Accordingly, on. the 20th September 1932, Mr. Gandhi commenced his "fast unto death" as a protest against the grant of separate electorates to the Untouchables.

The story of this fact has been told by Mr. Pyarelal in a volume which bears the picturesque and flamboyant title of "The Epic Fast." The curious may refer it. I must, however, warn him that it is written by a Boswell and has all the faults of a Boswelliana. There is another side to it, but there is neither time nor space to present it here. All I can do is to invite attention to the statement 21[f.11]  I issued to the Press on the eve of Mr. Gandhi's fast exposing his tactics. Suffice it is to say that although Mr. Gandhi declared a fast unto death, he did not want to die. He wanted very much to live.

The fast nonetheless created a problem, and that problem was how to save Mr. Gandhi's life. The only way to save his life was to alter the Communal Award which Mr. Gandhi said hurt his conscience so much. The Prime Minister had made it quite clear that the British Cabinet would not withdraw it or alter it of its own, but that they were ready to substitute for it a formula that may be agreed upon by the Caste Hindus and the Untouchables. As I had the privilege of representing the Untouchables at the Round Table Conference, it was assumed that the assent of the Untouchables would not be valid unless I was a party to it. The surprising fact is that my position as the leader of the Untouchables of India was not only not questioned by Congressmen but it was accepted as a fact. All eyes naturally turned to me as the man of the moment or rather as the villain of the piece.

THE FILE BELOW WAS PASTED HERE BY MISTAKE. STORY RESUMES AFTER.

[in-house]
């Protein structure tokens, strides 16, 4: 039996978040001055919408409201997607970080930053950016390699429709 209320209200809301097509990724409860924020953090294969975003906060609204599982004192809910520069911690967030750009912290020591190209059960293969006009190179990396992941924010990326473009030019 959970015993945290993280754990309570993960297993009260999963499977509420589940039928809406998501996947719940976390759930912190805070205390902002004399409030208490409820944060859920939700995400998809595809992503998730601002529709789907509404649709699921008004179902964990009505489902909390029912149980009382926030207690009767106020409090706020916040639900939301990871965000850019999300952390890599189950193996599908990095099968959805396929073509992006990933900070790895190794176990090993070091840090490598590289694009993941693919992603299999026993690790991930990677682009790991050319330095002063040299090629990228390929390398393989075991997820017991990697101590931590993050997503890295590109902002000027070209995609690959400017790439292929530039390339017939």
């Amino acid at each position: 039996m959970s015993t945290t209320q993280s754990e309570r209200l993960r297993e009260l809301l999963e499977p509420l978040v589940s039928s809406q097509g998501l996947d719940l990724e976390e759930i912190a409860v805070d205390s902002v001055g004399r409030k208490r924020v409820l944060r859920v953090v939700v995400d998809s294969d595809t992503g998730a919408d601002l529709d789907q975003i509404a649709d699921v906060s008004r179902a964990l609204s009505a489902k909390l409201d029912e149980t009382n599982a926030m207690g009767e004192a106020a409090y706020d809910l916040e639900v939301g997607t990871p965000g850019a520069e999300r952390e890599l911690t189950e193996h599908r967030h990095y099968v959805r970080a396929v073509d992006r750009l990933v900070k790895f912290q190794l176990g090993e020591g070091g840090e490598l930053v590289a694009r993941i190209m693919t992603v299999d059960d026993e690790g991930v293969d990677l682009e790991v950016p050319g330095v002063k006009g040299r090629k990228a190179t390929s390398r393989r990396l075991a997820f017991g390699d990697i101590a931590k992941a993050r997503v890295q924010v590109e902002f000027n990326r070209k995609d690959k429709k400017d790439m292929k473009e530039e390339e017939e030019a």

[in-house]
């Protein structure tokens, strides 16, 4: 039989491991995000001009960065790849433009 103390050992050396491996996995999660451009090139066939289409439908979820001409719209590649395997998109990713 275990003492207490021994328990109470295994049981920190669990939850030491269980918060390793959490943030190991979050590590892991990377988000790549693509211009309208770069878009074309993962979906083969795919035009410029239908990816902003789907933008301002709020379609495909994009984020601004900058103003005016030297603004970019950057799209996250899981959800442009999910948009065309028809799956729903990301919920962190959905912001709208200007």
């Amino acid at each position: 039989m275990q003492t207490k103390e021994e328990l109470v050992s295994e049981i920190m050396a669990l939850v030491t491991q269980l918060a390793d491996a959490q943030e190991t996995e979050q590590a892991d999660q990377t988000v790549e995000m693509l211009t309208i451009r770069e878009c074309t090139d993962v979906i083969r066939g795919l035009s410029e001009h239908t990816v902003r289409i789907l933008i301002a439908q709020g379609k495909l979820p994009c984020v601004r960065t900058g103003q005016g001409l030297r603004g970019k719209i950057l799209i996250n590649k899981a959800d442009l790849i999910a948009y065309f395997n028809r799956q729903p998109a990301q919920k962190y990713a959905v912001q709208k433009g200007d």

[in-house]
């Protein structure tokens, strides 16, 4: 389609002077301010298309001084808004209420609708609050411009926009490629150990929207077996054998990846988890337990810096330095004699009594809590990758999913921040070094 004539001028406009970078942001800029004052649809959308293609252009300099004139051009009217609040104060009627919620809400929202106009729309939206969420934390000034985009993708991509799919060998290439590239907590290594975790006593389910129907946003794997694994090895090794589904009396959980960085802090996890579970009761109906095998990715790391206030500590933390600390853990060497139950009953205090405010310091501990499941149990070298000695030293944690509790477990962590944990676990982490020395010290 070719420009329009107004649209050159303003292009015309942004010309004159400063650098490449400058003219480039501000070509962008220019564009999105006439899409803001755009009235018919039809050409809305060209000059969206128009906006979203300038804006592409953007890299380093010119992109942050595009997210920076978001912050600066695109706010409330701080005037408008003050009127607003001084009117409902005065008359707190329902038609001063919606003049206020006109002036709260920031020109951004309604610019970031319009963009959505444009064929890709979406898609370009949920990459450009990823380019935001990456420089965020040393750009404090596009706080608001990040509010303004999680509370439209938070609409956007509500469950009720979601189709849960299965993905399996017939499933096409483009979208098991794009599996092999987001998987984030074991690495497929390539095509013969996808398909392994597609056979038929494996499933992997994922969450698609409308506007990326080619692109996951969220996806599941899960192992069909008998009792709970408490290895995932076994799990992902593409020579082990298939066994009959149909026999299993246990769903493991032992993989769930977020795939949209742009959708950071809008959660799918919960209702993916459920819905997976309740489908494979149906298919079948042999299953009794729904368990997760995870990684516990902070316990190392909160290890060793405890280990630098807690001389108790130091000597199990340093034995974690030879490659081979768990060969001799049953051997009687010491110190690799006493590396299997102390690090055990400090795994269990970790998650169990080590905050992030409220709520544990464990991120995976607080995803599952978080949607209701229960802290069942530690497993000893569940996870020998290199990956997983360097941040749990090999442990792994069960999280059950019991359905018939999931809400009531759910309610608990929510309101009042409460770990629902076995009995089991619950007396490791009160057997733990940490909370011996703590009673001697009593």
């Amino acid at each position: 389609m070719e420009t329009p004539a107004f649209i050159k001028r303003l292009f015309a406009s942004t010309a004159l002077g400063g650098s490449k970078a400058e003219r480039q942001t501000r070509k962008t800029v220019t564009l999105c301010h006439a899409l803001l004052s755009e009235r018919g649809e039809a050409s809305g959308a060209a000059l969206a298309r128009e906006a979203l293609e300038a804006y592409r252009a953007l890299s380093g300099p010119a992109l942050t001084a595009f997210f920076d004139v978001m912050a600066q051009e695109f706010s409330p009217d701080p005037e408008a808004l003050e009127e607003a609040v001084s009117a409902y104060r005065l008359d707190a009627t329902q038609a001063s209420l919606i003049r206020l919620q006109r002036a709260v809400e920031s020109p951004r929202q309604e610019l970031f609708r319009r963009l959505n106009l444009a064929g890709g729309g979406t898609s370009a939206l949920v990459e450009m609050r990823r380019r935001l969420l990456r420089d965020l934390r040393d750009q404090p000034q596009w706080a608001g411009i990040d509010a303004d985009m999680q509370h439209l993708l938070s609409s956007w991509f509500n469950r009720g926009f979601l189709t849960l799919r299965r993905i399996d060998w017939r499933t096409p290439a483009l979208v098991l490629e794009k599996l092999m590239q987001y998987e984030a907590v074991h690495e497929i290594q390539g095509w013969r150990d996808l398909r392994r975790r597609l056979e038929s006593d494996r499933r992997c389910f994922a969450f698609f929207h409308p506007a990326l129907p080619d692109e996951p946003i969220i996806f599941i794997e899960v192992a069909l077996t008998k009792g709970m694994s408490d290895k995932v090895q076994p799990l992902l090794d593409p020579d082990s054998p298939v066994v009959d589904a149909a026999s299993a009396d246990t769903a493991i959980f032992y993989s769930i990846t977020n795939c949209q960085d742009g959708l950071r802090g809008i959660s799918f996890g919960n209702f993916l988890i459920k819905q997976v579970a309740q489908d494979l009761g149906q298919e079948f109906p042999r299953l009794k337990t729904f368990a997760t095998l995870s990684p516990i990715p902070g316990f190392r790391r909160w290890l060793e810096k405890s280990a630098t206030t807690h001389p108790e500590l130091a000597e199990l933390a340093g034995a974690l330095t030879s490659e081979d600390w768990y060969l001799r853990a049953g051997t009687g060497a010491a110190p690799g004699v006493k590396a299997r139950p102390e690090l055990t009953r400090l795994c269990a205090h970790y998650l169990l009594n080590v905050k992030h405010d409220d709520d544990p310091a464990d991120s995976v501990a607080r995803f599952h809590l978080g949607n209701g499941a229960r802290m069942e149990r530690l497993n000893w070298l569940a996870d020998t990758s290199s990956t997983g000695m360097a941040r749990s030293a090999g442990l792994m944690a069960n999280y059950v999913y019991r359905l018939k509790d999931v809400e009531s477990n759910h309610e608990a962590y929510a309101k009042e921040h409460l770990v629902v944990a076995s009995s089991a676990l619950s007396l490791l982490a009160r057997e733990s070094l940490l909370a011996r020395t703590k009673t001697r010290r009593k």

As to myself it is no exaggeration to say that no man was placed in a greater and graver dilemma than I was then. It was a baffling situation. I had to make a choice between two different alternatives. There was before me the duty, which I owed as a part of common humanity, to save Gandhi from sure death. There was before me the problem of saving for the Untouchables the political rights which the Prime Minister had given them. I responded to the call of humanity and saved the life of Mr. Gandhi by agreeing to alter the Communal Award in a manner satisfactory to Mr. Gandhi. This agreement is known as the Poona Pact.